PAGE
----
offenders for life; some countries deny voting rights to citizens
after they have completed a prison sentence, but this generally
is for a limited period of time and for specific offenses. During
the past decade, constitutional courts in Canada, Israel, and
South Africa have affirmed the fundamental right of all citizens,
including prisoners, to be part of the electorate. The Israeli
case is particularly intriguing because it resulted from a challenge
to the voting rights of Yigal Amir, the man convicted of killing
former Prime Minister Yitzhak Rabin.
In recent years renewed attention has
been drawn to the issue of felony disenfranchisement. This was
spurred by the publication of a 1998 report by Human Rights Watch
and The Sentencing Project that provided the first state-based
estimates of the impact of disenfranchisement: Losing the Vote:
The Impact of Felonly Disenfranchisement Laws in the United States.
On its heels came the historic 2000 presidential election results
in Florida. Florida is among the most restrictive states with
regard to disenfranchisement; on that Election Day, an estimated
600,000 former offenders were legally ineligible to vote. Clearly,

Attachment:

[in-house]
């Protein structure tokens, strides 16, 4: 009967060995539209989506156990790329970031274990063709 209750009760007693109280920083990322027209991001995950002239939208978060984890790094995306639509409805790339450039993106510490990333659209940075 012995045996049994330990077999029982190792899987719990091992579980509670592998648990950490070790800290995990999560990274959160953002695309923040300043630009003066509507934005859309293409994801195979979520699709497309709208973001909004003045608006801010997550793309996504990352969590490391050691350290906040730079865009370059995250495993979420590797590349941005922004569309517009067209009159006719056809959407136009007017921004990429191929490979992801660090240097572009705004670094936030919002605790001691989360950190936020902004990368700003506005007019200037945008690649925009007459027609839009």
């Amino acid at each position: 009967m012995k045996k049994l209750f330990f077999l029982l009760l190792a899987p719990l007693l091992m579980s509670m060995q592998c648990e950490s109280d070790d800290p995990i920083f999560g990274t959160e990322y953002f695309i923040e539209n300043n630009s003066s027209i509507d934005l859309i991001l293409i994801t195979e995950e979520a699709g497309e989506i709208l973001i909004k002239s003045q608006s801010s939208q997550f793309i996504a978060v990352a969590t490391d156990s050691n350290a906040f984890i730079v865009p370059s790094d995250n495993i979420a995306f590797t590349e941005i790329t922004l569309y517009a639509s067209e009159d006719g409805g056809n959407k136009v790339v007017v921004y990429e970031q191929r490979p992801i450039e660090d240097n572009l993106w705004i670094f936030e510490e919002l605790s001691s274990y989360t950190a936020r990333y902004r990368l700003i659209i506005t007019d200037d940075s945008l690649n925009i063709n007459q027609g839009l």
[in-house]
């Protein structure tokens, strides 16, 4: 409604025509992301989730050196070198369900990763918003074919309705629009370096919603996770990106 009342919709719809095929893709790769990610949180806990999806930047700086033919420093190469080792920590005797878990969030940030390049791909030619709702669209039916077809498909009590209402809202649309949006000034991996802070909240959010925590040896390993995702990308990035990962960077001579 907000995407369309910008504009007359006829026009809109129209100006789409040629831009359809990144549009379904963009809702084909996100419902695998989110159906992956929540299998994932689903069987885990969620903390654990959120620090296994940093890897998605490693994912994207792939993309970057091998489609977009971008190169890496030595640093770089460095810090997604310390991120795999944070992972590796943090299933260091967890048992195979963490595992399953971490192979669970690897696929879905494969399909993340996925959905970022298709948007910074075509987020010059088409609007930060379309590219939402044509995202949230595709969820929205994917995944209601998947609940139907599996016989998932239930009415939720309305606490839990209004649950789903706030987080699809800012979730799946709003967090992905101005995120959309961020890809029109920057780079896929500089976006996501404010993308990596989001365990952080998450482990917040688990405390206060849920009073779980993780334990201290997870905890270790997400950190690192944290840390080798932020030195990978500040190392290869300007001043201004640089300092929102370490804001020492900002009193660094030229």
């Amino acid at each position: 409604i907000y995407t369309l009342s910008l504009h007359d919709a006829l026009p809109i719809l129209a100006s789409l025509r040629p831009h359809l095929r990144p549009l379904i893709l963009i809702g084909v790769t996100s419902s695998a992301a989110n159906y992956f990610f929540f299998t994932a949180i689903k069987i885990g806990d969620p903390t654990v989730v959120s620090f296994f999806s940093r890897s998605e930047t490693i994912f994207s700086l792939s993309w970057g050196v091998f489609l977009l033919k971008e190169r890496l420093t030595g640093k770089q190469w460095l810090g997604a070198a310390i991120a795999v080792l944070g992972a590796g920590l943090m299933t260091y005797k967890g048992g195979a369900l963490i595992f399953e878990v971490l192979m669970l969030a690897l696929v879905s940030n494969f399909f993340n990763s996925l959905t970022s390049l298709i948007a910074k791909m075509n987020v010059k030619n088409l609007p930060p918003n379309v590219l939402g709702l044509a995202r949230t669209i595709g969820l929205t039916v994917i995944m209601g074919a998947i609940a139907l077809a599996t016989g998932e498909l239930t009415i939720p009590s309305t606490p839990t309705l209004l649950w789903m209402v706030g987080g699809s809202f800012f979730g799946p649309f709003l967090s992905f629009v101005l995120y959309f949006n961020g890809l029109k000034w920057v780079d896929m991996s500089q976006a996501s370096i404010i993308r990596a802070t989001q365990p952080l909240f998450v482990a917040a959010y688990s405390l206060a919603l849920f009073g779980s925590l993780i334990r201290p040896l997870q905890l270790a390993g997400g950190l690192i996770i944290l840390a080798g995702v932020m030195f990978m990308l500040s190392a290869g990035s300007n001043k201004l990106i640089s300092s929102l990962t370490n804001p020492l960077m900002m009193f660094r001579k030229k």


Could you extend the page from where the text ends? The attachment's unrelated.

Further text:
the outcome of a national election may have been shaped by these
Challenges to disenfranchisement policies
have emerged at several levels. Key litigation includes the Brennan
Center's challenge to Florida's disenfranchisement law based on
its racist origins and racial impact. Johnson v. Bush, 214 F.
Supp. 2dl 333 (Fla. Dist. Ct. App. 2002). The federal district
court upheld the law, and an appeal is now pending in the Eleventh
Circuit. Although disenfranchisement laws in New York State are
less restrictive than some-only prisoners and parolees are disenfranchised-litigants
led by the NAACP Legal Defense and Educational Fund are challenging
the statute in Hayden v. Pataki, Civ. No. 00-8586 (S.D.N.Y.).
The plaintiffs in New York are also raising an argument of voter
dilution because large-scale disenfranchisement of minority voters
causes communities of color to lose political saliency even though
most residents of the communities have not been convicted of a
In recent years a broad base of advocates
in a number of states has achieved success in enacting legislation
to scale back or repeal various aspects of disenfranchisement
policy. Much of this activity centers on the states with the most
extreme policies: those that disenfranchise various categories